How to cheat in testing drugs, or in reporting on energy and the environment: Play the curve…

In medical research the game of chance can be illustrated when comparing the (so-called) placebo effect with the normal cycle of disease. That is, if you run a test long enough, a positive placebo effect will most often line up with feeling OK in the normal progression of a disease – some days you feel better than others. If you measure the placebo patient and they say they feel better, statistically, this will likely match the control patient at some interval – each will cycle good and bad over time. A better outcome is often a matter of when, in a window of time, you stop the test (See, Is the Placebo Powerless? — An Analysis of Clinical Trials Comparing Placebo with No Treatment).

In a 12-28-2010, New York, Science Times article by John Tierney, John bets $5,000. with Matthew Simmons that 5 years from 2005, the barrel price of oil will be less than $200. – Tierney being the energy optimist, and Simmons the peak oil pessimist. John won and presumably collected the $5,000.

John notes that within that 5 year period the barrel price got as high as $145. , but then returned to just above $70. when the bet concluded. John then offers that, “It’s true that the real price of oil is slightly higher now than it was in 2005, and it’s always possible that oil prices will spike again in the future. But the overall energy situation today looks a lot like a Cornucopian feast…” A feast he says, of new African and Brazilian oil, Canadian oil sand, and natural gas. John concludes the article, “You can always make news with doomsday predictions but you can usually make money betting against them.”

I won’t even touch on the problems associated with access to free-flowing oil, and the necessary resources and environmental issues connected to oil sand and hydrofracking, but as I said in the title, John still cheated. Just as some medical researchers unwittingly do when they publish positive placebo effects using trials that are not long enough to capture normal cycles, and when the reaserchers do not compare the cycles with the non-treated control group.

John Tierney really took advantage of two issues :
1. With good luck, catching the price cycle to benefit his prediction.
2. The fact that, as John himself pointed out, “When the global recession hit in the fall of 2008, the price plummeted below $50…” And then as economics changed, crept back up. Just not to $200.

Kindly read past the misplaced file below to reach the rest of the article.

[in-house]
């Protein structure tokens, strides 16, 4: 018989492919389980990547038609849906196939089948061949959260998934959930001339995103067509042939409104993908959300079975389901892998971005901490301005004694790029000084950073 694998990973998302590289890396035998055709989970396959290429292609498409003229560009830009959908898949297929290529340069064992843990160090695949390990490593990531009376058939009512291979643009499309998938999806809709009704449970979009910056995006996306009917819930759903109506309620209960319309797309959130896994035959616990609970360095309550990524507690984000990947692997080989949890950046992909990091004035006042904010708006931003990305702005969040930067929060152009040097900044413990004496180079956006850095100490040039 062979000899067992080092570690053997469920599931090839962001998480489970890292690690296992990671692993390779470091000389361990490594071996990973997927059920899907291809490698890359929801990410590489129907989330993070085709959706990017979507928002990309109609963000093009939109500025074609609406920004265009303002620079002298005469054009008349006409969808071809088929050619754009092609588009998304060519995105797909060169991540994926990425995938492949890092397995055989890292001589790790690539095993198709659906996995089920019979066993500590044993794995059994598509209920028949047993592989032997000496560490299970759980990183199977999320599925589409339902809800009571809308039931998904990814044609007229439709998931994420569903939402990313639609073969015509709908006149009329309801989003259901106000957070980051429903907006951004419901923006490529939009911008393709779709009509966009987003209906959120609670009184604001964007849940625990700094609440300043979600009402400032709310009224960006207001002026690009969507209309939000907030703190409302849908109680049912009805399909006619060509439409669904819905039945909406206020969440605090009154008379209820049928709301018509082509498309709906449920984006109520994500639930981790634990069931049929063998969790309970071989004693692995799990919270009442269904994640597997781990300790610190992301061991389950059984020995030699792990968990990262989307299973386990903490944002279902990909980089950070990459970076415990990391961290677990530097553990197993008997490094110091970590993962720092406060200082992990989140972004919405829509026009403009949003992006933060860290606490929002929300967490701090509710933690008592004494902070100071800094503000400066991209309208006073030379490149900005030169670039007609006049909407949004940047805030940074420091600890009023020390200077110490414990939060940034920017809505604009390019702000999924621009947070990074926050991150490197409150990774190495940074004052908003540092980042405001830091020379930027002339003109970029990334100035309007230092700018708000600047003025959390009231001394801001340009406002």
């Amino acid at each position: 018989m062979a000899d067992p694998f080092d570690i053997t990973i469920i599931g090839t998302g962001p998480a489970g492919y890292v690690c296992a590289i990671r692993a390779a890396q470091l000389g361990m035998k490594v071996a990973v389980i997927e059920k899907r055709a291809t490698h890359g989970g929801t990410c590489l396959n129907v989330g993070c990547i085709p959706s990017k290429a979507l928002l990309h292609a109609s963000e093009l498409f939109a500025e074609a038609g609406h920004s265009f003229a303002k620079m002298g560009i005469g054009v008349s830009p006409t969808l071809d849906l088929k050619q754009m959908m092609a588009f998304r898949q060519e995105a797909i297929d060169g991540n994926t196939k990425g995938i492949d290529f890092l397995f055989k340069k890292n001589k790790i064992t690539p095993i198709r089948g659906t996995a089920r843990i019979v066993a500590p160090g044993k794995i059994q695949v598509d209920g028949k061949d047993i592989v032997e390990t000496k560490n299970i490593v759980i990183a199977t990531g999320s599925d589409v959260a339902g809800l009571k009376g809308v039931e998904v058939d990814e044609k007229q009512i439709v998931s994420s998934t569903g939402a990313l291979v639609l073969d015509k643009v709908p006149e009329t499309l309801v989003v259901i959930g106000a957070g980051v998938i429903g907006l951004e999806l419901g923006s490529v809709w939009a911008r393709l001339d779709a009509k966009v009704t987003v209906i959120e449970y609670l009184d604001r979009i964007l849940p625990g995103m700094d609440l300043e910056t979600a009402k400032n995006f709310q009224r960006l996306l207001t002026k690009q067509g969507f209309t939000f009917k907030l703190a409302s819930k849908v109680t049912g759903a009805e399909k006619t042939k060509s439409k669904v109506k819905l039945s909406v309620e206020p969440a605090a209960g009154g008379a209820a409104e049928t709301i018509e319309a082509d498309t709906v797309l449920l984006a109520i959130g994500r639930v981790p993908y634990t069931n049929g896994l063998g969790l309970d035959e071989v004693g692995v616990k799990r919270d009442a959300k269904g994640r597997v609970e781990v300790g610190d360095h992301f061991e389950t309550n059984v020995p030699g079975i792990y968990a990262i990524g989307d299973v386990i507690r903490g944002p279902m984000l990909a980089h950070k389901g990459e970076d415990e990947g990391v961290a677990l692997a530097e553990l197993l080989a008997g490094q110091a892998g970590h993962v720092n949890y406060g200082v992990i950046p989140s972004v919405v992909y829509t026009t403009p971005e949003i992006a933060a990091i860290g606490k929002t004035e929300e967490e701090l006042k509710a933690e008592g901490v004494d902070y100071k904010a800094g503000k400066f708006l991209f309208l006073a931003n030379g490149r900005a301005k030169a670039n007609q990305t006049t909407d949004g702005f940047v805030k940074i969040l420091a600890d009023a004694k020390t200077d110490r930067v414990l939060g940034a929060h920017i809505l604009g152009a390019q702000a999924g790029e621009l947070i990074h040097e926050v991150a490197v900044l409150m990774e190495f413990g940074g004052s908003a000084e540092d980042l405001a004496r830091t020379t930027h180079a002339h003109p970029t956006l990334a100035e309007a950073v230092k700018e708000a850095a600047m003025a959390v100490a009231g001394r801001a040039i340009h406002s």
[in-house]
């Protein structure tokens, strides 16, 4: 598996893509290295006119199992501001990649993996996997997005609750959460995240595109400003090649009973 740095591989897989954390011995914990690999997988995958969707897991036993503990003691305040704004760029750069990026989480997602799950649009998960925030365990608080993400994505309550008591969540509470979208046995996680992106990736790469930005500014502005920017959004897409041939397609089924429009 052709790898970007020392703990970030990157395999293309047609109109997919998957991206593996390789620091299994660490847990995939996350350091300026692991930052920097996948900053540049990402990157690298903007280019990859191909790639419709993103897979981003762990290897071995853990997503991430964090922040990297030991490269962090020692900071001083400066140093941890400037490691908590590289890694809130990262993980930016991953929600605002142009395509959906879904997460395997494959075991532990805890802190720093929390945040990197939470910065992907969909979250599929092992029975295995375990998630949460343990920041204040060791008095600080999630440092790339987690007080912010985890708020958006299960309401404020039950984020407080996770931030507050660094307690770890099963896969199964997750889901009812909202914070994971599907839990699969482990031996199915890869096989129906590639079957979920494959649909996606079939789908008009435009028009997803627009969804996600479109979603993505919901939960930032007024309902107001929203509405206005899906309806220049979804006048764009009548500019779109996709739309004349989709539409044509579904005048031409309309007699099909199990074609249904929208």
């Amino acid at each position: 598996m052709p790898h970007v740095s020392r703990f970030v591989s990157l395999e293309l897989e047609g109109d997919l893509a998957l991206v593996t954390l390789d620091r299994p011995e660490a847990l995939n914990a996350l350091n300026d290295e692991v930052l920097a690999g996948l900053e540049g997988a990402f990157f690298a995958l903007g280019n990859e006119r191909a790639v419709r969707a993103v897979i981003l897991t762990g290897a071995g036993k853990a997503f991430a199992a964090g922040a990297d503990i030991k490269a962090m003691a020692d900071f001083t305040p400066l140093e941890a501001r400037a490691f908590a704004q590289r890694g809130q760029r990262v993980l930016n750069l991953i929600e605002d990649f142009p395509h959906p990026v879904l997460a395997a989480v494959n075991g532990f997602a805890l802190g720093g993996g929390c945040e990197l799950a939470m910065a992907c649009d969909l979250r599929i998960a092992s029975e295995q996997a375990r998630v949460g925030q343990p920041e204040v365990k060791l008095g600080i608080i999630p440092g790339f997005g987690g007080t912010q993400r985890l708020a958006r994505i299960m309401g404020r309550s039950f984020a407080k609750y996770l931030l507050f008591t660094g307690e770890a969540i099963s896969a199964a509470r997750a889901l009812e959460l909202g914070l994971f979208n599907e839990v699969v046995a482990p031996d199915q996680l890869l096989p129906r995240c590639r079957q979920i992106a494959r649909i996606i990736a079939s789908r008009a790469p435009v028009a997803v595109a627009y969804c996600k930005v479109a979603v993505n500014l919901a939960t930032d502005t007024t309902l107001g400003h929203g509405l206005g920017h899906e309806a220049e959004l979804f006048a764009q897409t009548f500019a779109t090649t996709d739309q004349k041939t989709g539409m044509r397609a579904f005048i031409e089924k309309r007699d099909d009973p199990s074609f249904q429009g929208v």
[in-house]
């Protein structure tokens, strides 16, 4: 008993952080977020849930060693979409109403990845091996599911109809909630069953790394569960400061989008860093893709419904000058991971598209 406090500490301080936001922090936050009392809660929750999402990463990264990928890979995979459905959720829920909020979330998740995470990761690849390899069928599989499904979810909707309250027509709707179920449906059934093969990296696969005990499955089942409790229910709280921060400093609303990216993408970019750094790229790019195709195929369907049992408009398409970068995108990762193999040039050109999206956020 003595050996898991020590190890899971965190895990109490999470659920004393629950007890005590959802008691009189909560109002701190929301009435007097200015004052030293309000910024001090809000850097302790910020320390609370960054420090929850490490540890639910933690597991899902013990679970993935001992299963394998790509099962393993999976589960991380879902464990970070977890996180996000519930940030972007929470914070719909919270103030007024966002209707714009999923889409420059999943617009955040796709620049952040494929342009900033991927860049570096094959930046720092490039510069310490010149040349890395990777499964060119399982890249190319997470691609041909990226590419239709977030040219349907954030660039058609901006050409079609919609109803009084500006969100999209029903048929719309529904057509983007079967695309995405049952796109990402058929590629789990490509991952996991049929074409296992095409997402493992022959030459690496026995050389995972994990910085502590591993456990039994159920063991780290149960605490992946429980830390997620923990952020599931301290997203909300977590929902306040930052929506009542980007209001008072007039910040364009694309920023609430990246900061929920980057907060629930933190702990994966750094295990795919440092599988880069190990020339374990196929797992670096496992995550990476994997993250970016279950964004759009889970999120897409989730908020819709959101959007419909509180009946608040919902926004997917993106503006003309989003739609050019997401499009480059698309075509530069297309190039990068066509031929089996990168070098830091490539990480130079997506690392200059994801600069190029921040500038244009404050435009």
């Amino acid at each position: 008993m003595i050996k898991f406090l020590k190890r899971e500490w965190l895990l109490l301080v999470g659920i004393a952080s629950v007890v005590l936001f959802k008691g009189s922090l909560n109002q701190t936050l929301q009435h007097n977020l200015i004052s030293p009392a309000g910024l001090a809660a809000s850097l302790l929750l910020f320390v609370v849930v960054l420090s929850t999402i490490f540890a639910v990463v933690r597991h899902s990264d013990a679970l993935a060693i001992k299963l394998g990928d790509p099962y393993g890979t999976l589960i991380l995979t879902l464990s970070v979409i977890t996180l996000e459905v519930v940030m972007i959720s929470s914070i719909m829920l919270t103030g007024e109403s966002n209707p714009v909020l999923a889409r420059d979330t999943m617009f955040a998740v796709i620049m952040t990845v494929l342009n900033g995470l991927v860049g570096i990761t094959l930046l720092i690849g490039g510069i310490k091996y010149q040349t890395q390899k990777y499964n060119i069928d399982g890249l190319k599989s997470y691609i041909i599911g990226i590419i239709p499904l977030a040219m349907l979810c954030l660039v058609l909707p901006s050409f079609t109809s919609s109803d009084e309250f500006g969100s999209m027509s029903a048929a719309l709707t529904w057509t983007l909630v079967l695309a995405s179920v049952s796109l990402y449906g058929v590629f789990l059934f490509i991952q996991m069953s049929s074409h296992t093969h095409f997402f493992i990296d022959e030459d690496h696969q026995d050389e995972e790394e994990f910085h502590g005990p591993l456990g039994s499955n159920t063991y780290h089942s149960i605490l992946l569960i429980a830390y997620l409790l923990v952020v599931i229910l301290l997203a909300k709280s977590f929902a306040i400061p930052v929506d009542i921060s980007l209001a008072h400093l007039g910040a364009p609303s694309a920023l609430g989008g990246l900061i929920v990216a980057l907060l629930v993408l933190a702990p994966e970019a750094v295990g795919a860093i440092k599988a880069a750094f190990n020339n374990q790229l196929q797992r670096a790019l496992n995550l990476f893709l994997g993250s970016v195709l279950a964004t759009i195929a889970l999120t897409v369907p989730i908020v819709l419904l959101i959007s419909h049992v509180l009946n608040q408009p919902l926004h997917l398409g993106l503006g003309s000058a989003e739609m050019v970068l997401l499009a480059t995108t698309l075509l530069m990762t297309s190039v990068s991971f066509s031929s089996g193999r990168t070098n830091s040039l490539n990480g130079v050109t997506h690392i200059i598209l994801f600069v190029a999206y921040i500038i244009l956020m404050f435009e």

Actually, John has published the facts, he just misses the point and draws an incorrect conclusion – that energy is plentiful and likely to remain this way for some time, and that the price of energy will reflect the supply. Sounds reasonable, but as I said, misses the point.

OK, so there is the cycle thing – Simmons just did not select a long enough time period, and/or Tierney got lucky. But what about my #2 point? Oil price is certainly influenced by supply – that’s basic economics. But also basic is that since energy is a, or the main driver of industry, oil price is also affected by industrial and consumer demand – lose your job, and you buy less, and drive less. And less is made, all contributing to lower demand, greater available supply, and at some point a lower price. John even states, “In a finite world, with a growing population, wasn’t (sic) it logical to expect resources to become scarcer and more expensive?” Relative to one’s ability to pay (and it should be isn’t it logical), yes it is.

John cheated by virtue of lining up the facts to suit his side, probably innocently enough, but not very thorough for a journalist. John actually put the counter argument very clearly – that the oil supply is finite, and that increasingly, either you will have money to spend but oil prices will be high, or you will not have money to spend and oil prices will be lower. Either way, oil becomes scarce. Sooner or later, John must lose – the facts are clear.